Thus far, Moscow has only entered into leasing arrangements with India, allowing its navy to operate Soviet- and Russian-made nuclear-powered attack submarines since 1987. But this has not entailed the transfer of technology to India.

Should Russia decide to market its nuclear-powered submarines to other nations, it would have no shortage of interested buyers. As one military expert suggested, Vietnam or Algeria are potential markets — but there could be others. As he put it,

Literally before our eyes, a new market for nuclear powered submarines is being created. […] Now we can safely offer a number of our strategic partners.

Expanding its submarine force in the Pacific

In the longer run, Russia will also not disregard the obvious: the new pact unites two nuclear-armed nations (the US and UK) and a soon-to-be-nuclear-capable Australia.

The expanded endurance and range of Australia’s future submarines could see them operating in the western and northwestern Pacific, areas of regular activity for Russia’s naval force.

A Russian Navy destroyer visiting the Philippines.
A Russian Navy destroyer visiting the Philippines in 2019.
Bullit Marquez/AP

Should the strike systems on board these submarines have the Russian far east or parts of Siberia within their range, it would be a game-changer for Moscow.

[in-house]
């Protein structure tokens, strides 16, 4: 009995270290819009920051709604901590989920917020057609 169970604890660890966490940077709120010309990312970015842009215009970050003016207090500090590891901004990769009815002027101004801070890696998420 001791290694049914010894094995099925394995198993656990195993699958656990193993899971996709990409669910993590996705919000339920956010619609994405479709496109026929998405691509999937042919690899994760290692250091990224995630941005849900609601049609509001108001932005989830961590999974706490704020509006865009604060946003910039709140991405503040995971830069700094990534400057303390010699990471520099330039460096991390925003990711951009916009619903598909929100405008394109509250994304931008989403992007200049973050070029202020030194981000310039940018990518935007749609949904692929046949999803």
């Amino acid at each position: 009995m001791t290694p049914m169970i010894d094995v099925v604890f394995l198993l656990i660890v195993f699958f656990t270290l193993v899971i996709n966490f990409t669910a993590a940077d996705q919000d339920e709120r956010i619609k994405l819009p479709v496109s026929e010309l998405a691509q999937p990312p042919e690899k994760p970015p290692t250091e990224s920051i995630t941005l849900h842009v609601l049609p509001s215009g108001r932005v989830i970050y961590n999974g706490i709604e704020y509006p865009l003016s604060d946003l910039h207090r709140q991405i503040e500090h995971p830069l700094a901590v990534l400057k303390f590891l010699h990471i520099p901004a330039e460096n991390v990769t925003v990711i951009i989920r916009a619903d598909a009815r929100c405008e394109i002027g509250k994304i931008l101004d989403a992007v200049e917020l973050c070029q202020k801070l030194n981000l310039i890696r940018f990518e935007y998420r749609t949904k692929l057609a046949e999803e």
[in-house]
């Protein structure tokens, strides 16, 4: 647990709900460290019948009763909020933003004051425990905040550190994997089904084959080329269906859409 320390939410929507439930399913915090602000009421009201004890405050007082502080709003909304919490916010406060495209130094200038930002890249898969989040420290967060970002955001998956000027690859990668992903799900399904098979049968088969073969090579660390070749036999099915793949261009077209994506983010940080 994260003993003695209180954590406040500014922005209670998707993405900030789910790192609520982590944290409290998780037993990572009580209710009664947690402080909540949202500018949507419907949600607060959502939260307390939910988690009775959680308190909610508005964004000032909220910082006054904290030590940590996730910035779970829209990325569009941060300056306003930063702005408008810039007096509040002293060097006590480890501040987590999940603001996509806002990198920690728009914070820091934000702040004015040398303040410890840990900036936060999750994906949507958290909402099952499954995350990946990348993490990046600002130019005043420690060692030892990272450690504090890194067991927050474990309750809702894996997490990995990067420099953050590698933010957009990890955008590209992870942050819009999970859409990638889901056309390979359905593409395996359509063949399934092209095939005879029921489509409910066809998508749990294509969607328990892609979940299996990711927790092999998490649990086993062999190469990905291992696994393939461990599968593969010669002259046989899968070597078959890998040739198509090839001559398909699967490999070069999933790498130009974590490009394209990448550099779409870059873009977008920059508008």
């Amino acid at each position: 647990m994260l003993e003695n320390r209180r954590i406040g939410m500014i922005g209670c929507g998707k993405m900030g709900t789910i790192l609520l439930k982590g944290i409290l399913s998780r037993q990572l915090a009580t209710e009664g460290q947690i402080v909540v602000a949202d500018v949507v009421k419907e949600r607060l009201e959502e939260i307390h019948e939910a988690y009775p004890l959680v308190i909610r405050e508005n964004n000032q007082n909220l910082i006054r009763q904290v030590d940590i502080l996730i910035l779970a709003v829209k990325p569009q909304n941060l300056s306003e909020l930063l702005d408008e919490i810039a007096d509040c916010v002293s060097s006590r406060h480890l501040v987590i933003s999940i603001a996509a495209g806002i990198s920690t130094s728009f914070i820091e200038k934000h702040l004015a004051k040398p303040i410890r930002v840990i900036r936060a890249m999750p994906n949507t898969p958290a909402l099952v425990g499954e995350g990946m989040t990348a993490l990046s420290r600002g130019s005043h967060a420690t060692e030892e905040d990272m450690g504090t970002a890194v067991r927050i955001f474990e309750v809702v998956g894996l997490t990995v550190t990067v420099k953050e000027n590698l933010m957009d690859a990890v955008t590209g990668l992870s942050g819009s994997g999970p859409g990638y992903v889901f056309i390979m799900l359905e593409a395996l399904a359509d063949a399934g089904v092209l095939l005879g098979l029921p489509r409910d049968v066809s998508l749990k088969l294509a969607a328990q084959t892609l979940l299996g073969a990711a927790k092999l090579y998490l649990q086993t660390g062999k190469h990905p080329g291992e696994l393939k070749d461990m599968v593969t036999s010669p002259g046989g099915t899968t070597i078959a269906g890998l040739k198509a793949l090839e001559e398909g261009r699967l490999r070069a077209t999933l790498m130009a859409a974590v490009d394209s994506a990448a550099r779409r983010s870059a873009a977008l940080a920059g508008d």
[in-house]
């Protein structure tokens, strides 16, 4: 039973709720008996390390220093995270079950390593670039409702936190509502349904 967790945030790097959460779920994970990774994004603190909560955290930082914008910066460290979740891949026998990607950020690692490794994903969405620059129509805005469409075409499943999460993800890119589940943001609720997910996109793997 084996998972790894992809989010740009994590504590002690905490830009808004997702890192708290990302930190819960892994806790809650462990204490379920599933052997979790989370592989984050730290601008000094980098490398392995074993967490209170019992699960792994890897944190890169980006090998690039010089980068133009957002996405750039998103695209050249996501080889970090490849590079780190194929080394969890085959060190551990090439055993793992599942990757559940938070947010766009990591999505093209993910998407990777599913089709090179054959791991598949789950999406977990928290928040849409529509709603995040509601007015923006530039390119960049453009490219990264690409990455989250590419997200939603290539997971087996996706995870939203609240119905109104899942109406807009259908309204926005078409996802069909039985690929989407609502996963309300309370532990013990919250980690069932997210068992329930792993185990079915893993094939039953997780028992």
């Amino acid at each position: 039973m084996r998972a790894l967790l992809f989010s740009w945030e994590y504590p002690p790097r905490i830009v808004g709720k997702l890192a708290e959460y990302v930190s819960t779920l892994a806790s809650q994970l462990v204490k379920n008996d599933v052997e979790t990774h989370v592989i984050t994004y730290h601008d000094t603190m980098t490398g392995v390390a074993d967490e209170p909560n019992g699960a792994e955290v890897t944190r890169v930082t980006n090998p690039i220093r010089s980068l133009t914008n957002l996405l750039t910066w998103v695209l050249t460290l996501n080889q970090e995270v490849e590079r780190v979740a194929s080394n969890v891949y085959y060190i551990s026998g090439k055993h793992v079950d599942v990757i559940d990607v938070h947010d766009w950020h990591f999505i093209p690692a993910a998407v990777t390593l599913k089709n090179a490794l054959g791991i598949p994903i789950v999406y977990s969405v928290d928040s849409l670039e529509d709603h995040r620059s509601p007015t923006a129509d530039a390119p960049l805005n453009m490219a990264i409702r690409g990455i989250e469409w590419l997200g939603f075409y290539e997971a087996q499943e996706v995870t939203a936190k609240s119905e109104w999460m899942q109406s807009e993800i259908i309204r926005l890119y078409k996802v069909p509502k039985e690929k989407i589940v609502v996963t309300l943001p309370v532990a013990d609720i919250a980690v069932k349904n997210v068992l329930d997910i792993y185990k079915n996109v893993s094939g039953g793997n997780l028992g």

As a nuclear superpower, Russia will need to factor this into its strategic planning. And this means Australia must keep a close watch on Russia’s military activities in the Pacific in the coming years.

Over the next 12 months, for instance, the Russian Pacific Fleet is expected to receive at least three nuclear-powered submarines.

Two of these fourth-generation submarines (the Yasen-M class) are technologically superior to similar vessels currently being built by the Chinese and are believed to be almost comparable to the American nuclear submarines being considered an option for Australia.

The third is a 30,000-tonne, modified Oscar II class Belgorod submarine converted to carry several nuclear super-torpedos capable of destroying major naval bases.

By 2028, I estimate Russia’s navy will have a force of at least 14 nuclear-powered submarines and six conventional attack submarines in the Pacific.

Should Russia start considering AUKUS a military threat, we could expect more to arrive. Their area of operations could also be expanded to the South China Sea, and beyond.

Deepening naval ties with China

In the most dramatic scenario, Russia and China could form a loose maritime coalition to counter the combined military power of the AUKUS pact.

Given the deepening state of Russia-China defence relations, particularly in the naval sphere, this does not seem unrealistic.




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Australia’s strategic blind spot: China’s newfound intimacy with once-rival Russia


This possible coalition is unlikely to become an actual maritime alliance, let alone the basis for larger bloc involving other countries. Still, if Russia and China were to coordinate their naval activities, that would be bad news for the AUKUS.